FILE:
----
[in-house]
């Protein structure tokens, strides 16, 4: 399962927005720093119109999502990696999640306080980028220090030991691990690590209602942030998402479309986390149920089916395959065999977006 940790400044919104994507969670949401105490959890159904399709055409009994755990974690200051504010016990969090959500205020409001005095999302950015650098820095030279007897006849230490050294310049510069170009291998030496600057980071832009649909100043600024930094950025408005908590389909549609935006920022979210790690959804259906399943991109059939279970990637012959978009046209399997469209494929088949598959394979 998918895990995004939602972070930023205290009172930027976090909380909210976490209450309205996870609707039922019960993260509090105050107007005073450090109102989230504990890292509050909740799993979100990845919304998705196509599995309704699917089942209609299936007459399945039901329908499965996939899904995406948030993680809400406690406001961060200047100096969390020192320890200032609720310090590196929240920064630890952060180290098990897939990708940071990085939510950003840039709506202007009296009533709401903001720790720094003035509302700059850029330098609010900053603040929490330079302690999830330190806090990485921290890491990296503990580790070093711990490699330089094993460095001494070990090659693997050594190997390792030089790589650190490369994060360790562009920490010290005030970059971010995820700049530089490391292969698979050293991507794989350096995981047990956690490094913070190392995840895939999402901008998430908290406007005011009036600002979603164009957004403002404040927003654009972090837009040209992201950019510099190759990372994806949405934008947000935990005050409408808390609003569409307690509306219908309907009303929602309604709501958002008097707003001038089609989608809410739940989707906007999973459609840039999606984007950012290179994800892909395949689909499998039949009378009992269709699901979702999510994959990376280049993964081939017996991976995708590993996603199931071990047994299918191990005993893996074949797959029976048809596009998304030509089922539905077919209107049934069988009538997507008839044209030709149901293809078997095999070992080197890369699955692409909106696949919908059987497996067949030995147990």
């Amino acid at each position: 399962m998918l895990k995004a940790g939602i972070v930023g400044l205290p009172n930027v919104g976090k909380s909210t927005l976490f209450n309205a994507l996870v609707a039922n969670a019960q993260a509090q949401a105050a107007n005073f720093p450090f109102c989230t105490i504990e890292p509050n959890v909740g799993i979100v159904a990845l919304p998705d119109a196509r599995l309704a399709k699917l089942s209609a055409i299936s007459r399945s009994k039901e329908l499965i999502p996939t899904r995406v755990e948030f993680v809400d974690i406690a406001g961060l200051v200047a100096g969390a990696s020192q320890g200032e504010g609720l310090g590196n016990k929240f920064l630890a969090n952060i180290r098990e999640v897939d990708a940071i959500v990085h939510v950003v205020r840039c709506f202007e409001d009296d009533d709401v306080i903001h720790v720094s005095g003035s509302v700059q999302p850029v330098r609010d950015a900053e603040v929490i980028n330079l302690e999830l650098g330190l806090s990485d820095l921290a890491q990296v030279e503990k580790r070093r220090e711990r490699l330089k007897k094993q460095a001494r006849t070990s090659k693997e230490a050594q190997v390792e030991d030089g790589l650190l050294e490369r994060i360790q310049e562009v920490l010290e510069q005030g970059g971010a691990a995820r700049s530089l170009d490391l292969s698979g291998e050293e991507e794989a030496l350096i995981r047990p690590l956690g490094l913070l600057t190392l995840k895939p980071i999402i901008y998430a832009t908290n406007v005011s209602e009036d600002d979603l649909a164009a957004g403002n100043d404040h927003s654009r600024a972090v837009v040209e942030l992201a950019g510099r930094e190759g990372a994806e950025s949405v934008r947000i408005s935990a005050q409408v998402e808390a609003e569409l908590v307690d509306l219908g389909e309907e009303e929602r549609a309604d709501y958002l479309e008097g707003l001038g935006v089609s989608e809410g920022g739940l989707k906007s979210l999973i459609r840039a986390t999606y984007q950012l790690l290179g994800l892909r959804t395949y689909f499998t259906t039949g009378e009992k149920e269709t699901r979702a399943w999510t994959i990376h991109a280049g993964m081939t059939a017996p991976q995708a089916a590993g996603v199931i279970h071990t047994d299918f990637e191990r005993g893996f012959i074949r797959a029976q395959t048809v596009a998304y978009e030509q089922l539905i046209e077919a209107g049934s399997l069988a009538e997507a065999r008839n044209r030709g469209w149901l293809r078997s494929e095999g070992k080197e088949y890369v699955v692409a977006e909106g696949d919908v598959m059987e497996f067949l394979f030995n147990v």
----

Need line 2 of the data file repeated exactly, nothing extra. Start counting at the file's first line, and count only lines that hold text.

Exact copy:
């Protein structure tokens, strides 16, 4: 399962927005720093119109999502990696999640306080980028220090030991691990690590209602942030998402479309986390149920089916395959065999977006 940790400044919104994507969670949401105490959890159904399709055409009994755990974690200051504010016990969090959500205020409001005095999302950015650098820095030279007897006849230490050294310049510069170009291998030496600057980071832009649909100043600024930094950025408005908590389909549609935006920022979210790690959804259906399943991109059939279970990637012959978009046209399997469209494929088949598959394979 998918895990995004939602972070930023205290009172930027976090909380909210976490209450309205996870609707039922019960993260509090105050107007005073450090109102989230504990890292509050909740799993979100990845919304998705196509599995309704699917089942209609299936007459399945039901329908499965996939899904995406948030993680809400406690406001961060200047100096969390020192320890200032609720310090590196929240920064630890952060180290098990897939990708940071990085939510950003840039709506202007009296009533709401903001720790720094003035509302700059850029330098609010900053603040929490330079302690999830330190806090990485921290890491990296503990580790070093711990490699330089094993460095001494070990090659693997050594190997390792030089790589650190490369994060360790562009920490010290005030970059971010995820700049530089490391292969698979050293991507794989350096995981047990956690490094913070190392995840895939999402901008998430908290406007005011009036600002979603164009957004403002404040927003654009972090837009040209992201950019510099190759990372994806949405934008947000935990005050409408808390609003569409307690509306219908309907009303929602309604709501958002008097707003001038089609989608809410739940989707906007999973459609840039999606984007950012290179994800892909395949689909499998039949009378009992269709699901979702999510994959990376280049993964081939017996991976995708590993996603199931071990047994299918191990005993893996074949797959029976048809596009998304030509089922539905077919209107049934069988009538997507008839044209030709149901293809078997095999070992080197890369699955692409909106696949919908059987497996067949030995147990």